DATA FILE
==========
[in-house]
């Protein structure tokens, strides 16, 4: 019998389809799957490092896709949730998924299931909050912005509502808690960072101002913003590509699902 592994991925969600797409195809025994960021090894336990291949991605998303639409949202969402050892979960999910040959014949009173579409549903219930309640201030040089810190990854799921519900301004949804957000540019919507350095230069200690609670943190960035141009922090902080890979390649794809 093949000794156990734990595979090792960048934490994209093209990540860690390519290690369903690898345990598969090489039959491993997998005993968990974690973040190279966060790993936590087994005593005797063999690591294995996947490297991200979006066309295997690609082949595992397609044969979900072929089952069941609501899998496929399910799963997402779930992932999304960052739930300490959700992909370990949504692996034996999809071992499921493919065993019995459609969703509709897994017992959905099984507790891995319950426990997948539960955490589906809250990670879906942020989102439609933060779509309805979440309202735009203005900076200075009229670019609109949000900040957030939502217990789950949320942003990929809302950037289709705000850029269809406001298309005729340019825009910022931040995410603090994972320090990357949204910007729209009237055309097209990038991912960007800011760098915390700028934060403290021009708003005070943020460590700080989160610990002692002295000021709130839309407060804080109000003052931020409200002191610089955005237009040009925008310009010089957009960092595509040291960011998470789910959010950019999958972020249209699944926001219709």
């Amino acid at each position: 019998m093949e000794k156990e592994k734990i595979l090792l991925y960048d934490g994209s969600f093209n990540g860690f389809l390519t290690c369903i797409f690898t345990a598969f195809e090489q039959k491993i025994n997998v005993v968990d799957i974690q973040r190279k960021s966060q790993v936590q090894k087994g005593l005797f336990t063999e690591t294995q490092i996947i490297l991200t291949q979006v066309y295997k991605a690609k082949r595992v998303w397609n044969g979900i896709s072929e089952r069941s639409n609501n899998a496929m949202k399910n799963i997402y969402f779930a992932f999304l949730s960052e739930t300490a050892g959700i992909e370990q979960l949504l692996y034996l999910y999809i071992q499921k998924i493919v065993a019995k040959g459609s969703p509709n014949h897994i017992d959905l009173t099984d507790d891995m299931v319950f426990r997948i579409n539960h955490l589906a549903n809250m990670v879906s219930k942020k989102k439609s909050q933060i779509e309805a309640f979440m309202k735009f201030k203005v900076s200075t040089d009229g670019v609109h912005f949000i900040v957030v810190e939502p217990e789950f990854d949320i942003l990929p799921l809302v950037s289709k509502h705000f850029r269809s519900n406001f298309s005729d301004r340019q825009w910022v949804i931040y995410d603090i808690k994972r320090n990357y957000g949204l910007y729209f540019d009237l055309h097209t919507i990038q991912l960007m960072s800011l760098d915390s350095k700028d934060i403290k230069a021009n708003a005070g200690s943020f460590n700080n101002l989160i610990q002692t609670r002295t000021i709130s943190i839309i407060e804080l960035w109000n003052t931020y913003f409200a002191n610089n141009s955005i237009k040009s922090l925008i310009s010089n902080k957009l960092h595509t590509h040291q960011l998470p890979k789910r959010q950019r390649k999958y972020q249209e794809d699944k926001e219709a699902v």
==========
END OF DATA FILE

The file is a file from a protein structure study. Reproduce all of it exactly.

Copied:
[in-house]
């Protein structure tokens, strides 16, 4: 019998389809799957490092896709949730998924299931909050912005509502808690960072101002913003590509699902 592994991925969600797409195809025994960021090894336990291949991605998303639409949202969402050892979960999910040959014949009173579409549903219930309640201030040089810190990854799921519900301004949804957000540019919507350095230069200690609670943190960035141009922090902080890979390649794809 093949000794156990734990595979090792960048934490994209093209990540860690390519290690369903690898345990598969090489039959491993997998005993968990974690973040190279966060790993936590087994005593005797063999690591294995996947490297991200979006066309295997690609082949595992397609044969979900072929089952069941609501899998496929399910799963997402779930992932999304960052739930300490959700992909370990949504692996034996999809071992499921493919065993019995459609969703509709897994017992959905099984507790891995319950426990997948539960955490589906809250990670879906942020989102439609933060779509309805979440309202735009203005900076200075009229670019609109949000900040957030939502217990789950949320942003990929809302950037289709705000850029269809406001298309005729340019825009910022931040995410603090994972320090990357949204910007729209009237055309097209990038991912960007800011760098915390700028934060403290021009708003005070943020460590700080989160610990002692002295000021709130839309407060804080109000003052931020409200002191610089955005237009040009925008310009010089957009960092595509040291960011998470789910959010950019999958972020249209699944926001219709």
């Amino acid at each position: 019998m093949e000794k156990e592994k734990i595979l090792l991925y960048d934490g994209s969600f093209n990540g860690f389809l390519t290690c369903i797409f690898t345990a598969f195809e090489q039959k491993i025994n997998v005993v968990d799957i974690q973040r190279k960021s966060q790993v936590q090894k087994g005593l005797f336990t063999e690591t294995q490092i996947i490297l991200t291949q979006v066309y295997k991605a690609k082949r595992v998303w397609n044969g979900i896709s072929e089952r069941s639409n609501n899998a496929m949202k399910n799963i997402y969402f779930a992932f999304l949730s960052e739930t300490a050892g959700i992909e370990q979960l949504l692996y034996l999910y999809i071992q499921k998924i493919v065993a019995k040959g459609s969703p509709n014949h897994i017992d959905l009173t099984d507790d891995m299931v319950f426990r997948i579409n539960h955490l589906a549903n809250m990670v879906s219930k942020k989102k439609s909050q933060i779509e309805a309640f979440m309202k735009f201030k203005v900076s200075t040089d009229g670019v609109h912005f949000i900040v957030v810190e939502p217990e789950f990854d949320i942003l990929p799921l809302v950037s289709k509502h705000f850029r269809s519900n406001f298309s005729d301004r340019q825009w910022v949804i931040y995410d603090i808690k994972r320090n990357y957000g949204l910007y729209f540019d009237l055309h097209t919507i990038q991912l960007m960072s800011l760098d915390s350095k700028d934060i403290k230069a021009n708003a005070g200690s943020f460590n700080n101002l989160i610990q002692t609670r002295t000021i709130s943190i839309i407060e804080l960035w109000n003052t931020y913003f409200a002191n610089n141009s955005i237009k040009s922090l925008i310009s010089n902080k957009l960092h595509t590509h040291q960011l998470p890979k789910r959010q950019r390649k999958y972020q249209e794809d699944k926001e219709a699902v």